COURAGE DOESN’T ALWAYS ROAR
I confess to having endured a bad spell of discouragement. Thankfully, it was short. But for that bit of time I wanted to give up writing. In fact, I had decided I would. (The feeling lasted about 24 hours.) I guess I’m not alone in occassional bouts of discouragment. Dale Carnegie says, “Develop success from failures. Discouragment and failure are two of the surest stepping stones to sucess.” Thanks for the assurance but couldn’t there be another way?
I had lunch with a writing friend this week and she told me she had given up writing after a discouraging rejection. She’d packed up every bit of writing stuff–manuscript pages, how-to books, notes…everything. Put it all in boxes and hauled it down to the basement. In fact, she considered giving away her computer and turning her little office into something more practical. A spare bedroom or a nice private sitting area. It lasted two days and then she was downstairs digging through the boxes looking for notes on a story that she was pretty sure she could write. Funny, maybe? But only if you don’t go through those dark times.
Mary Anne Racmacher has writing a book, Courage Doesn’t Always Roar. In it she says, ‘Courage doesn’t always roar. Sometimes courage is a little voice at the end of the day that says I’ll try again tomorrow.’ ‘Courage is the willingness to aspire, reach and again believe in the promises of tomorrow.’ And ‘It take courage to reinvent dreams.”
Someone has said success is picking yourself up one more time than you fall down. A long journey in the WRITE direction in my case.
‘Courage is being afraid but going on anyhow.’ Dan Rather.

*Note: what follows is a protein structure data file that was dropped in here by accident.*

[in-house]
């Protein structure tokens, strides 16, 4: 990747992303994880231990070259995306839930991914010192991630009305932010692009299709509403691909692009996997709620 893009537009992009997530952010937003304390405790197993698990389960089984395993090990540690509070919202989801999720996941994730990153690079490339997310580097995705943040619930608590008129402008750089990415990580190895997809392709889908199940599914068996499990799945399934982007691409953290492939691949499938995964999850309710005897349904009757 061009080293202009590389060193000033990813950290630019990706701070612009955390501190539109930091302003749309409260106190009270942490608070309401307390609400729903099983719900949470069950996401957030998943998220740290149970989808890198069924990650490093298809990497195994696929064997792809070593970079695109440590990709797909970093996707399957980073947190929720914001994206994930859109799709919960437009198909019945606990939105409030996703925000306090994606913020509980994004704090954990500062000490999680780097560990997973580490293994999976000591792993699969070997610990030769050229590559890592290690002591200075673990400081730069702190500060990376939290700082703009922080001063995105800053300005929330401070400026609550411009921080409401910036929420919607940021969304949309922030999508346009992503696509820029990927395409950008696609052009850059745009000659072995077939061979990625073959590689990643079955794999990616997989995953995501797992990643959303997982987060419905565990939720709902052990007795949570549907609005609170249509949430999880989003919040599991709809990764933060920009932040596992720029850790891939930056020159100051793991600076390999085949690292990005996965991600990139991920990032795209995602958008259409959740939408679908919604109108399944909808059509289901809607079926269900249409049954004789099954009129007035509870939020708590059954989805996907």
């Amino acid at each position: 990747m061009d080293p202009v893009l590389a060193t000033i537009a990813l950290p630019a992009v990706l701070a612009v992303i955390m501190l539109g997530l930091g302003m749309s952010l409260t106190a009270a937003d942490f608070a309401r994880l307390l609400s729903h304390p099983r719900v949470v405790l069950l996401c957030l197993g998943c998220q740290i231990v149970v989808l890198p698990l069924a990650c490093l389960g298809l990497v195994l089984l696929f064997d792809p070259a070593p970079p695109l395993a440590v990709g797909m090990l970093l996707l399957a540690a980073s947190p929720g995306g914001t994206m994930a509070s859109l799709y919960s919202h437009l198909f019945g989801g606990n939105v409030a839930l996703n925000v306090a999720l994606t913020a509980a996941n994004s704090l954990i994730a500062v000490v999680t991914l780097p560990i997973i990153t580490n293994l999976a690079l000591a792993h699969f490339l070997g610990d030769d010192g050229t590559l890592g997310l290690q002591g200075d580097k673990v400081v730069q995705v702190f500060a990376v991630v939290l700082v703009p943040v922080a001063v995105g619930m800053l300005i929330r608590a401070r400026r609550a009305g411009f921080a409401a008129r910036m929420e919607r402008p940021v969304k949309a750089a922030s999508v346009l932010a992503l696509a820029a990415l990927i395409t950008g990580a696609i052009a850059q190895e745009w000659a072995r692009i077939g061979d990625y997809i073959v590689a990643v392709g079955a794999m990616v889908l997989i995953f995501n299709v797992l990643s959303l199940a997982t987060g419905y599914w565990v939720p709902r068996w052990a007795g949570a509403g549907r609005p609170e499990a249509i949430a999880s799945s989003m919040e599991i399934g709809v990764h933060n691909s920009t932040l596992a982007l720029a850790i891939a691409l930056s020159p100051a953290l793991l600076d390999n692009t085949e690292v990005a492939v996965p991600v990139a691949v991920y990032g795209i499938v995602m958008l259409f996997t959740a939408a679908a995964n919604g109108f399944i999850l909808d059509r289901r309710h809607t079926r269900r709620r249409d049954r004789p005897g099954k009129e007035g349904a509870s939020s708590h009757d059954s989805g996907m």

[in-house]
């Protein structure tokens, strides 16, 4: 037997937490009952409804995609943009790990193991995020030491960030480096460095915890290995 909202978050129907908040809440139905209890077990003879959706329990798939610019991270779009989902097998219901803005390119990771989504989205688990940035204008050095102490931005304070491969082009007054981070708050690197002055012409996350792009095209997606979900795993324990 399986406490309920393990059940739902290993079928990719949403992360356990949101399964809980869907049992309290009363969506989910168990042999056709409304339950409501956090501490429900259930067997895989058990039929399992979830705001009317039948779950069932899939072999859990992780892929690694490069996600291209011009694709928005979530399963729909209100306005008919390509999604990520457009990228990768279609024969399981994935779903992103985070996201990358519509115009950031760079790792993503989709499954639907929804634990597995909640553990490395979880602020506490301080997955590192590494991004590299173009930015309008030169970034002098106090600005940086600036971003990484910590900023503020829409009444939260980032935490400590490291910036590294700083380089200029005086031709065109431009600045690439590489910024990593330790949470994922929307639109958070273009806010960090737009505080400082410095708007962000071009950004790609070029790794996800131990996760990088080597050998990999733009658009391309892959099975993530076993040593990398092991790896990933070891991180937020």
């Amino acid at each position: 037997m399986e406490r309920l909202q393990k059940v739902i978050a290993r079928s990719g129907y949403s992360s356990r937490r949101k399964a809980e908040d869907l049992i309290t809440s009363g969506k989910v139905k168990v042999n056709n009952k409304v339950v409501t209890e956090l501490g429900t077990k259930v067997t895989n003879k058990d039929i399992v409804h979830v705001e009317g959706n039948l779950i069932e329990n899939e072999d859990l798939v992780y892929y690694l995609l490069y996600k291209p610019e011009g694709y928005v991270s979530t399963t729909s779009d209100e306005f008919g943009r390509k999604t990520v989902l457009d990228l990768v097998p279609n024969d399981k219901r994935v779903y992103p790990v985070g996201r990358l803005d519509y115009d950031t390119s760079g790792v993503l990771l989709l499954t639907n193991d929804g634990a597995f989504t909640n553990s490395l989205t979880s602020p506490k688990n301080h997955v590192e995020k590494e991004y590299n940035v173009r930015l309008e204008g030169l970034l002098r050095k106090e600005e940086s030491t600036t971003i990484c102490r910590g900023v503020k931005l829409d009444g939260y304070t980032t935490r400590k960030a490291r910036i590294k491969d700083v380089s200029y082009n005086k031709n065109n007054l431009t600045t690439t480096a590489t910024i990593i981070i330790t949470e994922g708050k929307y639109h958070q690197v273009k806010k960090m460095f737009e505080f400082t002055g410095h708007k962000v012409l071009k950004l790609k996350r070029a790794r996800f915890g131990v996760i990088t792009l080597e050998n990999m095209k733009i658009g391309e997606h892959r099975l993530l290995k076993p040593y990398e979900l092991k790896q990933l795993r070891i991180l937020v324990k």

‘I know the price of success: dedication, hard work, and an unremitting devotion to the things you want to see happen.’ Frank Lloyd Wright. (Interesting that his last name is Wright.)
‘Energy and persistence conquer all things.’ Benjamin Franklin. (How many times did he fail to create a light bulb before he succeeded? Some say he experimented with 3000 different theories.)
‘Whatever you can do or dream you can, begin it, boldnes has genius, power and magic in it.’ Attributed to Goethe.
And so I pick myself up, dust myself off and start all over again. Or as Vincent Van Gogh said, ‘In spite of everything I shall rise again: I will take up my pencil, which have forsaken in my great discouragement, and I will go on with my drawing.’ According to my research, Van Gogh produced more than 1000 drawings in addition to 870 paintings, 150 watercolors, and 133 letter sketches.
(information from this site.http://www.vggallery.com/drawings/main_az.htm) Mind you, if you study Van Gogh’s life you might not find it such an inspiration. He suffered ill-fated romances, cut off part of his ear in a fit of anger and finally shot himself ‘for the good of all.” Perhaps I’ll limit myself to finding encouragement in his work rather than his life.
On the other hand, I can find encouragement in something as simple as a dandelion. I once wrote a poem called Dandelion Love, and no I won’t subject you to it (even if I could find a copy). But the message was roses are too fragile, I want a love that is as stubborn, tenacious and unstoppable as a dandelion which pokes up through cracks in the pavement and waves its cheery head from ever corner and crevise.
I also find encouragement in the scriptures. Is. 40:31 ‘… but those who hope in the Lord will renew their strength. They will soar on wings like eagles; they will run and not grow weary, they will walk and not faint.’
So what do you do when discouragement hits? What things encourage you and get you over the dark period? I’d love to hear what works for you.
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